Knowing the facts and carefully reviewing the circumstances can go a long way in resolving disagreements at an early stage. Difficulty: Medium Learning Objective: 02-01 Topic: A Decision-Making Process for Ethics Bloom’s Taxonomy: Understand AACSB: Analytic Page: 47 67. Elaborate on the concept of perceptual differences in ethics. Answer: Perceptual differences in how individuals experience and understand situations can explain many ethical disagreements. Knowing the facts and carefully reviewing the circumstances can go a long way towards resolving disagreements at an early stage. Difficulty: Easy Learning Objective: 02-01 Topic: A Decision-Making Process for Ethics Bloom’s Taxonomy: Remember AACSB: Ethics Page: 47 68. Explain the role of sciences in the study of ethics. Answer: An ethical judgment made in light of a diligent determination of the facts is a more reasonable ethical judgment that one made without regard for the facts. A person who acts in a way that is based upon a careful consideration of the facts has acted in a more ethically responsible way than a person who acts without deliberation. The sciences, and perhaps especially the social sciences, can help us determine the facts surrounding our decisions. For a business example, consider what facts might be relevant for making a decision regarding child labor. Consider how the social sciences of anthropology and economics, for example, might help us understand the facts surrounding employing children in the workplace within a foreign country. Difficulty: Hard Learning Objective: 02-01 Topic: A Decision-Making Process for Ethics Bloom’s Taxonomy: Understand AACSB: Analytic Page: 47-48 69. How does a business decision become an ethical one? Answer: The first step in ensuring that a business decision becomes an ethical one is that we need to recognize that “business” or “economic” decisions and ethical decisions are not mutually exclusive. Just because a decision is made on economic grounds does not mean that it does not involve ethical considerations as well. Being sensitive to ethical issues is an important characteristic that needs to be cultivated in ethically responsible people. Beyond sensitivity, we also need to ask how our decisions will impact the well-being of the people involved. Difficulty: Medium


Chapter 02 - Ethical Decision-Making: Personal and Professional Contexts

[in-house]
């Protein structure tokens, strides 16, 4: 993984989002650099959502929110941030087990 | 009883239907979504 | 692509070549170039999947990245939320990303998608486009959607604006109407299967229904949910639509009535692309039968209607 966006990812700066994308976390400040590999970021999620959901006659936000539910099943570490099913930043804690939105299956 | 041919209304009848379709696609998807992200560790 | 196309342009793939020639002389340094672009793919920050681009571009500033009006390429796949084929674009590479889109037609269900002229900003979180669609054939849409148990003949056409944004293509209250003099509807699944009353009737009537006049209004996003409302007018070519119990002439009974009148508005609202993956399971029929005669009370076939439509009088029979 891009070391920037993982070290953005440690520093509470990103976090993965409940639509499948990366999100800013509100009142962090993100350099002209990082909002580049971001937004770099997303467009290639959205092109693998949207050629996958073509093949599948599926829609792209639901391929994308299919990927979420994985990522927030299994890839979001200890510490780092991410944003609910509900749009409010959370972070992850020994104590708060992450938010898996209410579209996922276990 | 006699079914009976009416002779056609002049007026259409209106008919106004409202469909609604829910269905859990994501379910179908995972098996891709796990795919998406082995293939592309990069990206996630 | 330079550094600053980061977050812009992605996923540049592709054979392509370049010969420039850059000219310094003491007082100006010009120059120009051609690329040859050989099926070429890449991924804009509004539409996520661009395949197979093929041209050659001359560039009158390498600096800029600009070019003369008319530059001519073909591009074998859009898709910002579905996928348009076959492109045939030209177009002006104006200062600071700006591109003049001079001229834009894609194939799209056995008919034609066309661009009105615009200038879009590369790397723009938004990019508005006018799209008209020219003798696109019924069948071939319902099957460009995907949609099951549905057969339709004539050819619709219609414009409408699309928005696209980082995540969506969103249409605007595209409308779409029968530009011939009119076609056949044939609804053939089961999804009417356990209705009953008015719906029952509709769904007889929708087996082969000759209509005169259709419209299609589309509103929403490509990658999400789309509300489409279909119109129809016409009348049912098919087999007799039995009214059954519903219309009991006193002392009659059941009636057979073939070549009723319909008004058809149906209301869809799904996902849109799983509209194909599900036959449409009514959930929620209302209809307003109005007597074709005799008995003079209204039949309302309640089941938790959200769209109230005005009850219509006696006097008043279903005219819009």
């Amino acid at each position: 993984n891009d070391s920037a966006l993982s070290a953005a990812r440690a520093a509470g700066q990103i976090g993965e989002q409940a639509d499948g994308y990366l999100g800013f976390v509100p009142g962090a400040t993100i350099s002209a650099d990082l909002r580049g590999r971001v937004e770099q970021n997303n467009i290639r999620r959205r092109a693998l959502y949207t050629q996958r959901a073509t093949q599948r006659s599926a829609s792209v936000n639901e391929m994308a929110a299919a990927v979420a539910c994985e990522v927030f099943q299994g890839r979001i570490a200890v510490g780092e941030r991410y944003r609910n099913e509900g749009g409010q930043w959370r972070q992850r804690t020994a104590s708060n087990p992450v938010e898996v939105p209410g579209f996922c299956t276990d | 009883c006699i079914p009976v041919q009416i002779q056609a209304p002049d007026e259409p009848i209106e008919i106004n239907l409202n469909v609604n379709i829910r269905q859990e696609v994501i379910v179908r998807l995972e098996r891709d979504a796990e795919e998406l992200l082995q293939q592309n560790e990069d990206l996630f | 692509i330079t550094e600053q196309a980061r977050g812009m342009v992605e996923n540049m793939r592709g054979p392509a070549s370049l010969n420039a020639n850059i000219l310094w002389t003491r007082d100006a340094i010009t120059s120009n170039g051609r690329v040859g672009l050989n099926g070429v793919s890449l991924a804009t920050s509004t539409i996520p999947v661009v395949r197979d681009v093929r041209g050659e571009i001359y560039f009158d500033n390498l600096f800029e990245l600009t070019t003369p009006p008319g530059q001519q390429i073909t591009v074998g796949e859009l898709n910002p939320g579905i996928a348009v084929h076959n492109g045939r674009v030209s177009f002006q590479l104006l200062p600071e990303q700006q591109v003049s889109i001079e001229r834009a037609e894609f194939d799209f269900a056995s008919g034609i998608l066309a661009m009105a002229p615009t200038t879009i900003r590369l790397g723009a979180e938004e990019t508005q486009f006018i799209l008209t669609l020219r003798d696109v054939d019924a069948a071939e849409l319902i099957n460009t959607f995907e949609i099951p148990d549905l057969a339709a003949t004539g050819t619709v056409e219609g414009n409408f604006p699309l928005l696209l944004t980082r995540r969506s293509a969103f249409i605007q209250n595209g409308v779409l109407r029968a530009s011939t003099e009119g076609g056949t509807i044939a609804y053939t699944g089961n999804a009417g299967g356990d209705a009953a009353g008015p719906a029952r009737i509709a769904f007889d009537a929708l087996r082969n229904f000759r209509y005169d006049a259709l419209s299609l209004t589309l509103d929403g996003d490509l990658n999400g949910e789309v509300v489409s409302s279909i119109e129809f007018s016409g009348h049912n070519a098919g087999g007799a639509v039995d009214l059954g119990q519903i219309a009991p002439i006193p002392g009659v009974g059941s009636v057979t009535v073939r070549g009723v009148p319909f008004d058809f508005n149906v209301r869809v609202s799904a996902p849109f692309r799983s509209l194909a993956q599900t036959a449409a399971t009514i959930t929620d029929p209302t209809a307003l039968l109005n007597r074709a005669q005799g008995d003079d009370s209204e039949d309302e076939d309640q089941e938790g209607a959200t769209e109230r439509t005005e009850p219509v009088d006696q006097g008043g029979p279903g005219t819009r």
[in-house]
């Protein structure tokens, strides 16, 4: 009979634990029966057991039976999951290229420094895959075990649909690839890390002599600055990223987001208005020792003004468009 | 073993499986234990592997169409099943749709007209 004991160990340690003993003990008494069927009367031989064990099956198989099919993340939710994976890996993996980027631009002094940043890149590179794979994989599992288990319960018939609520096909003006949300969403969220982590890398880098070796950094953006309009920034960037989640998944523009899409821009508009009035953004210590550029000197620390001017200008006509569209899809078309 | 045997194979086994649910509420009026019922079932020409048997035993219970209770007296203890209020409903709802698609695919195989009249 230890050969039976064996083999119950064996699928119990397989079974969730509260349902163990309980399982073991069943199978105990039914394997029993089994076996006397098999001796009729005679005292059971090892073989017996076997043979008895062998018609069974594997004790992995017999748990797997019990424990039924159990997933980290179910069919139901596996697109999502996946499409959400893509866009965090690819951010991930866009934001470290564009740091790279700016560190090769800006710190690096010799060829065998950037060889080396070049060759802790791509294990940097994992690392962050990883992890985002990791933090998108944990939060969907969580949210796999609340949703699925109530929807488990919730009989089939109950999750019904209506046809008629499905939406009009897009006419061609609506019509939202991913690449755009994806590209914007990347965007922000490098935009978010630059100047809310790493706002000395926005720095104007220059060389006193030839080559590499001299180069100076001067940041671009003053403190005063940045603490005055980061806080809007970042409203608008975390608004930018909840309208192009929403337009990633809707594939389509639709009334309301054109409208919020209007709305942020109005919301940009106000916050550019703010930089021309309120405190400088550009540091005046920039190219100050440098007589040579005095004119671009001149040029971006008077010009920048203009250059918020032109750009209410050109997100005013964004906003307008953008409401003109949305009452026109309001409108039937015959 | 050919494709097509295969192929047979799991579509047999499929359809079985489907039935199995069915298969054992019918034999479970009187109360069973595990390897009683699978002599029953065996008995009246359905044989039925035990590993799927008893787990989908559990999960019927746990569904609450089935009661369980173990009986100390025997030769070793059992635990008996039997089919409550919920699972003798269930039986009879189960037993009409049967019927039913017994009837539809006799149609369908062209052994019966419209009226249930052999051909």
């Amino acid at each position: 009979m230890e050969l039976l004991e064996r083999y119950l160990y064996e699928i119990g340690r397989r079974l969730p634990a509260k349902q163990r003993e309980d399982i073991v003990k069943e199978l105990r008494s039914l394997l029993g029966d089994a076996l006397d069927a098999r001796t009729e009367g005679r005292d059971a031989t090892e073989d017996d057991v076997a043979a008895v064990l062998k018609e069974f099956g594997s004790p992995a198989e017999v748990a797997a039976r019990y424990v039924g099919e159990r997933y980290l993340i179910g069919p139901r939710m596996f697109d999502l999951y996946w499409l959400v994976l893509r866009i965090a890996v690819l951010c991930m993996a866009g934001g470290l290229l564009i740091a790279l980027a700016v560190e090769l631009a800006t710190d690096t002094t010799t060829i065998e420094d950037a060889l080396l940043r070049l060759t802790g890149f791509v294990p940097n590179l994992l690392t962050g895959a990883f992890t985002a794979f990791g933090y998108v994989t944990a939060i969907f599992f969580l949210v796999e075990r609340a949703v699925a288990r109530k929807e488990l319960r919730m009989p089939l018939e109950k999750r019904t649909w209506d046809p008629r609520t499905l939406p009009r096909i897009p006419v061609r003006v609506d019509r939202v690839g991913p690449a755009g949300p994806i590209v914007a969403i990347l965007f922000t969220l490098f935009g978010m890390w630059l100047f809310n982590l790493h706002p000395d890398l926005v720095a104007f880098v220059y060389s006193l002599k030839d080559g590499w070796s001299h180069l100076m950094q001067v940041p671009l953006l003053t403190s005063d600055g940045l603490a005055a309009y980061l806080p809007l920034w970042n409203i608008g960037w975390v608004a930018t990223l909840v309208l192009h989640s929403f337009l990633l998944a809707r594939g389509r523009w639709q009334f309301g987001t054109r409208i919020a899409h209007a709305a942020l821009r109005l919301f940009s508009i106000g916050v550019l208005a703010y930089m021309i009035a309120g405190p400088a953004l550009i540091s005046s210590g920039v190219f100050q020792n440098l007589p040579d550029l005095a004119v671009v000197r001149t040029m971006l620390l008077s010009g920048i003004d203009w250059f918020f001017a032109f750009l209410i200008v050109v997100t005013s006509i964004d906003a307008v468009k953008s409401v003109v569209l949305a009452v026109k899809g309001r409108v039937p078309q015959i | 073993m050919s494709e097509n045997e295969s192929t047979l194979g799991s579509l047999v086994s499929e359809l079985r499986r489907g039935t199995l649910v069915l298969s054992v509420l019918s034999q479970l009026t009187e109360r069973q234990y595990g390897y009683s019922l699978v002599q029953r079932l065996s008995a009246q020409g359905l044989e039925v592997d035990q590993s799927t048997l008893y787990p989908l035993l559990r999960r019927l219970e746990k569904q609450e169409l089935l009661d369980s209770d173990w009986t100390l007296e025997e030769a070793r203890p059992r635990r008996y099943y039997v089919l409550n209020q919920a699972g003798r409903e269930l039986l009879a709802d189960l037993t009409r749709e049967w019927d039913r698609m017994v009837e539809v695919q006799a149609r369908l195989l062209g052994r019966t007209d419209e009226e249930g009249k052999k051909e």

Learning Objective: 02-01 Topic: A Decision-Making Process for Ethics Bloom’s Taxonomy: Remember AACSB: Ethics Page: 48 70. What is normative myopia? Answer: In business contexts, it can be easy to become so involved in the financial aspects of decisions that one loses sight of the ethical aspects. Some writers have called this inability to recognize ethical issues normative myopia, or shortsightedness about values. Difficulty: Easy Learning Objective: 02-01 Topic: A Decision-Making Process for Ethics Bloom’s Taxonomy: Remember AACSB: Ethics Page: 49 71. What are the consequences of not looking at various perspectives and the interests of other people involved while making a responsible ethical decision? Answer: The third step involved in ethical decision-making involves one of its more vital elements. We are asked to identify and consider all of the people affected by a decision, the people often called stakeholders. “Stakeholders,” in this general sense, include all of the groups and/or individuals affected by a decision, policy, or operation of a firm or individual. Considering issues from a variety of perspectives other than one’s own, and other than what local conventions suggest, helps make one’s decisions more reasonable and responsible. To the contrary, thinking and reasoning from a narrow and personal point of view virtually guarantees that we will not understand the situation fully. Making decisions from a narrow and personal point of view likewise guarantees that we are likely to make a decision that does not give due consideration to other persons and perspectives. Difficulty: Medium Learning Objective: 02-01 Topic: A Decision-Making Process for Ethics Bloom’s Taxonomy: Understand AACSB: Ethics; Analytic Page: 51-52 72. What is the test for ethical legitimacy in philosophical ethics? Answer: A long tradition in philosophical ethics argues that a key test of ethical legitimacy is whether or not a decision would be acceptable from the point of view of all parties involved. Difficulty: Easy Learning Objective: 02-01 Topic: A Decision-Making Process for Ethics Bloom’s Taxonomy: Remember AACSB: Ethics Page: 52